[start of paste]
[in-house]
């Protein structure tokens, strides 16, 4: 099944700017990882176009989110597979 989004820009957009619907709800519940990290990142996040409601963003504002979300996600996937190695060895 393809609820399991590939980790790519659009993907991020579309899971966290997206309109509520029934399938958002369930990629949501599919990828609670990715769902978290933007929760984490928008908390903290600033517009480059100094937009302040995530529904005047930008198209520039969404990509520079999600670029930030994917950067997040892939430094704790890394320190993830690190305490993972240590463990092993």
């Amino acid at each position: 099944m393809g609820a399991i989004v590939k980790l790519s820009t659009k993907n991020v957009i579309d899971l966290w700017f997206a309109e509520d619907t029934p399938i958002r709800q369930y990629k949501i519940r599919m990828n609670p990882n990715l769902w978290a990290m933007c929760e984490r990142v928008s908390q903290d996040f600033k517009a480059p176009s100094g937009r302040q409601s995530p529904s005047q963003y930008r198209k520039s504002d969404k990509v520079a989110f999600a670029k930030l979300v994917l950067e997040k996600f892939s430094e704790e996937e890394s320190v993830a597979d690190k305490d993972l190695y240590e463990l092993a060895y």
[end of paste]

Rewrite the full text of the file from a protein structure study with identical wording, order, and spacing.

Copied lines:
[in-house]
């Protein structure tokens, strides 16, 4: 099944700017990882176009989110597979 989004820009957009619907709800519940990290990142996040409601963003504002979300996600996937190695060895 393809609820399991590939980790790519659009993907991020579309899971966290997206309109509520029934399938958002369930990629949501599919990828609670990715769902978290933007929760984490928008908390903290600033517009480059100094937009302040995530529904005047930008198209520039969404990509520079999600670029930030994917950067997040892939430094704790890394320190993830690190305490993972240590463990092993």
């Amino acid at each position: 099944m393809g609820a399991i989004v590939k980790l790519s820009t659009k993907n991020v957009i579309d899971l966290w700017f997206a309109e509520d619907t029934p399938i958002r709800q369930y990629k949501i519940r599919m990828n609670p990882n990715l769902w978290a990290m933007c929760e984490r990142v928008s908390q903290d996040f600033k517009a480059p176009s100094g937009r302040q409601s995530p529904s005047q963003y930008r198209k520039s504002d969404k990509v520079a989110f999600a670029k930030l979300v994917l950067e997040k996600f892939s430094e704790e996937e890394s320190v993830a597979d690190k305490d993972l190695y240590e463990l092993a060895y």